SINGAPORE -- Coronavirus clusters in Singapore's migrant worker dormitories have turned into the biggest wave of infections the city-state has seen yet, testing its widely praised containment tactics.
As of Tuesday, Singapore's total cases reached 3,252, doubling from a week earlier. Most of the latest cases are residents from low-income countries such as Bangladesh, India and Myanmar who work in the construction and marine sectors.
The increase in infections among foreign workers "is likely to continue as we undertake more testing at the dormitories," Health Minister Gan Kim Yong said in an online news conference on Tuesday. The authorities have tested some 1,500 workers and plan to check another 5,000 within a few days, including individuals who are not showing symptoms.
The surge in cases has already surpassed previous waves involving travelers from China, Singaporeans returning from Europe and the U.S., and local infections.
Cases in the Bangladeshi community alone have topped 1,000, nearing the 1,173 among local citizens, according to an unofficial website that tracks virus data in a few Asian countries. Singapore has become a rare country with a disproportionate number of foreign COVID-19 patients.
The migrant workers' dormitories are typically crowded, creating an ideal environment for the virus to spread. The government says there are two main types of dorms: 43 purpose-built facilities, which house a total of about 200,000 workers, and 1,200 converted factories or warehouses that accommodate around 95,000.
More than 10 of the first type have had clusters, of which eight have been locked down, as of Tuesday. Virus cases have also been found at 37 of the second type.
The biggest cluster, in the S11 Dormitory @ Punggol, involved 718 cases.
To arrest the spread and prevent the creation of new clusters, the government has stepped up testing and precautionary measures at the complexes.
Since last week, the authorities have moved about 7,000 workers in essential services -- such as energy and waste management -- out of dormitories to alternative accommodations such as armed forces camps, floating hotels and sports facilities. The government will also set up medical "touchpoints" at all 43 purpose-built dormitories, while requiring operators of the factory-converted dorms to ensure safe distancing.
Life in some dormitories is now tightly restricted. A 35-year-old Bangladeshi construction worker, whose dorm has a cluster, told the Nikkei Asian Review that he is quarantined in his room. Staff members knock on the door and leave meals outside for workers to collect.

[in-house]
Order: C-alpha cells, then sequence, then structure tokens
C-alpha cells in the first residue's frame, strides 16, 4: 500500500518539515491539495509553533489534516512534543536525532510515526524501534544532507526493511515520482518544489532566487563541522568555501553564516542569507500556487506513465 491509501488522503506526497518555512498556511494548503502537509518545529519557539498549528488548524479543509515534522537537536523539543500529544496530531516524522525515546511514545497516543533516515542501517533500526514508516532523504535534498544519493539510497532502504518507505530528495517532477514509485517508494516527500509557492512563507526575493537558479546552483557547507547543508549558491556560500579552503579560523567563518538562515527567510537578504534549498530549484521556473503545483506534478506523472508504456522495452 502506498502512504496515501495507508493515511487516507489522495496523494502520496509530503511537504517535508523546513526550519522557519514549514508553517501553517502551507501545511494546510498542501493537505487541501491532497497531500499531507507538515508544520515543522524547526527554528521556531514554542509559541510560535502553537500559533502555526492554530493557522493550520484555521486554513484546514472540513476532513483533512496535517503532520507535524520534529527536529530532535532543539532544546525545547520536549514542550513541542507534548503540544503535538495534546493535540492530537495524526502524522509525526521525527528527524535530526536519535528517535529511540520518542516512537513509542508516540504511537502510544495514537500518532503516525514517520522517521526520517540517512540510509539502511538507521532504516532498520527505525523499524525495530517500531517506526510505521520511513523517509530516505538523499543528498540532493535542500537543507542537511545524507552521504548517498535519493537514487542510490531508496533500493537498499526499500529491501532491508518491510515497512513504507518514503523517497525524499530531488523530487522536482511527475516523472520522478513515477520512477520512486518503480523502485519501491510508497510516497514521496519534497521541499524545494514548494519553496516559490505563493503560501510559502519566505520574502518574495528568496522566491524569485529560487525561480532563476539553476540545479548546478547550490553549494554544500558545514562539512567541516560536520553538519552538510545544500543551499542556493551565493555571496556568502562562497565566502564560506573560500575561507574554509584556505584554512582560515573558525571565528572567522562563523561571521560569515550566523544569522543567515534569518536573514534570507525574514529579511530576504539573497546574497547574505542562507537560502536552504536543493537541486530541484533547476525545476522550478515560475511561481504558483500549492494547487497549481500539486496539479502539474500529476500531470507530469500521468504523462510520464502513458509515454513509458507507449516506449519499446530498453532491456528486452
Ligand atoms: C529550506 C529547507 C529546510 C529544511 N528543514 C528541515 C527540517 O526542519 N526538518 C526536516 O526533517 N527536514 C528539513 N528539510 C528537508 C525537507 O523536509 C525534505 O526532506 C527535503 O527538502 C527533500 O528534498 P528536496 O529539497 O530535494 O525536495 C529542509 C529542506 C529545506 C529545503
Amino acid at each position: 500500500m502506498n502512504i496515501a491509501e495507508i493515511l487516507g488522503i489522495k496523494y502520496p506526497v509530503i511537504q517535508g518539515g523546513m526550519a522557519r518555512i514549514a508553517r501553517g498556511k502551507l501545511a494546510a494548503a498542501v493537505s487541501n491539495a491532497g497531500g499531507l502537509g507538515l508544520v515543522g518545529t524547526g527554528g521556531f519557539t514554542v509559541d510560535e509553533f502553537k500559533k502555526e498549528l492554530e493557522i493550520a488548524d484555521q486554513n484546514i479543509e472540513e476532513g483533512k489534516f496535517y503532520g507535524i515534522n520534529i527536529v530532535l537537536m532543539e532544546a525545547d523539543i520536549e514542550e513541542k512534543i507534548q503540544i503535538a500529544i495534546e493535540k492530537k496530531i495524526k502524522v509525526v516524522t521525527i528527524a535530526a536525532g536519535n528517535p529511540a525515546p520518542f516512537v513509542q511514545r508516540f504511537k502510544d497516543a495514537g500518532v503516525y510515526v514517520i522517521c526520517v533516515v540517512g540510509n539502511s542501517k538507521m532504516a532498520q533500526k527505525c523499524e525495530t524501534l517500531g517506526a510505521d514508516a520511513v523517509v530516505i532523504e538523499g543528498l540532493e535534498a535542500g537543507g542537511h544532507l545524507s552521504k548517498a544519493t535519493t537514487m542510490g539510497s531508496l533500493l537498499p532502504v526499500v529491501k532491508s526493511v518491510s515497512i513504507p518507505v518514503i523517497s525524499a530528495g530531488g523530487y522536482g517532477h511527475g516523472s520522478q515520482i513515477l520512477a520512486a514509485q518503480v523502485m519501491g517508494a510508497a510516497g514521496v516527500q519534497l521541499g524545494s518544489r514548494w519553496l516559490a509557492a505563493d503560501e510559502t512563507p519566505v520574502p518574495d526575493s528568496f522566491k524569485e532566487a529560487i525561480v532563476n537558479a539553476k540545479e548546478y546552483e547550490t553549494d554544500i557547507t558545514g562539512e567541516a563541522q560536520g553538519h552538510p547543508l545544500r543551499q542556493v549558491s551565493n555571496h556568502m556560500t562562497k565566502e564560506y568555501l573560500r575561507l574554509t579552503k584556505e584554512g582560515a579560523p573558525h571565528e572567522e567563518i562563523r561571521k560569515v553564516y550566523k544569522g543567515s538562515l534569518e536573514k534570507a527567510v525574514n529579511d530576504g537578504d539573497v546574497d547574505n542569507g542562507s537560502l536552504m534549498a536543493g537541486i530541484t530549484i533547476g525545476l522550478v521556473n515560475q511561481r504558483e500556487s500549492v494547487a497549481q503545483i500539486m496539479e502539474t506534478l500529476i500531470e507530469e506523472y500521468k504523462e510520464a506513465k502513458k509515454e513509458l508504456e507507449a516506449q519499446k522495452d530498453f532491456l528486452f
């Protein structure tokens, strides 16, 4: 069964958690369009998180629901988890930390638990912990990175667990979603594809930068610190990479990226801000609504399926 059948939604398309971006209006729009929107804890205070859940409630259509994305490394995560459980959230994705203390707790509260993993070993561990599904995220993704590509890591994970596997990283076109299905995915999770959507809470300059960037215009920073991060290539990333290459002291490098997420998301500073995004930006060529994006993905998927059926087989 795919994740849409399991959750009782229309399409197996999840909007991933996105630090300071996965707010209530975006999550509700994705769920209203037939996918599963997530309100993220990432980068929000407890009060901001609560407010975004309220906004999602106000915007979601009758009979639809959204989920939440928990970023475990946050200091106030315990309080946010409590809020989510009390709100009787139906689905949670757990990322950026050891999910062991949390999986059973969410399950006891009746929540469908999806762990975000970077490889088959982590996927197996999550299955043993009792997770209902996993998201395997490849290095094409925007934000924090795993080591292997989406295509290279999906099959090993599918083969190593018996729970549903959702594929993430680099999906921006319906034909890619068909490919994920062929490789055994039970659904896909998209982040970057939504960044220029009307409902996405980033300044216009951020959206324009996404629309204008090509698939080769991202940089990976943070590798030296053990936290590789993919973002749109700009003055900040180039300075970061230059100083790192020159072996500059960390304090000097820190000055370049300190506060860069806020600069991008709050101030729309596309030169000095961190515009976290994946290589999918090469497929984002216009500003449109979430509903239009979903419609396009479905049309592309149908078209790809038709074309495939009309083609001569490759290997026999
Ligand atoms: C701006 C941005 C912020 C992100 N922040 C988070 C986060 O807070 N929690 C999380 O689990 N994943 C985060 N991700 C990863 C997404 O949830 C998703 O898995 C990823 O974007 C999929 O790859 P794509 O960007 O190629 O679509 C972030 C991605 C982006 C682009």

"We are worried because on the level we stay, on the same level in a different room, they have some positive cases," he said. "We're still worried but we can't decide anything. So we just keep our door locked and stay at home."
The worker said he and his roommates pass the time reading books and talking to family members on the phone.
As a small but wealthy nation, Singapore has long relied on foreign labor, especially for blue-collar jobs. "We have a responsibility to these workers," Manpower Minister Josephine Teo said at Tuesday's conference. "We will do everything we can do to take care of them."
This pledge comes amid a tight clampdown across the city-state, which entered a monthlong period of heightened restraint last week. On Monday, the government revoked the work visas of 24 foreign nationals who were caught "eating, drinking and gathering in groups" near a dormitory. The penalty was "to send a clear signal of the seriousness of the offense," the manpower ministry explained.
The Humanitarian Organization for Migration Economics, which supports foreign workers, said in a statement that the punishment was "harsh and disproportionate," noting that Singaporean citizens who have flouted safe distancing rules have only been issued 300 Singapore dollar ($210) fines or written advisories.
"Given the chaos in workers' lives at the moment, as well as the measures that prevent them from leaving their dormitories, it is unclear that these punishments will be communicated widely enough to act as deterrents either," the organization said.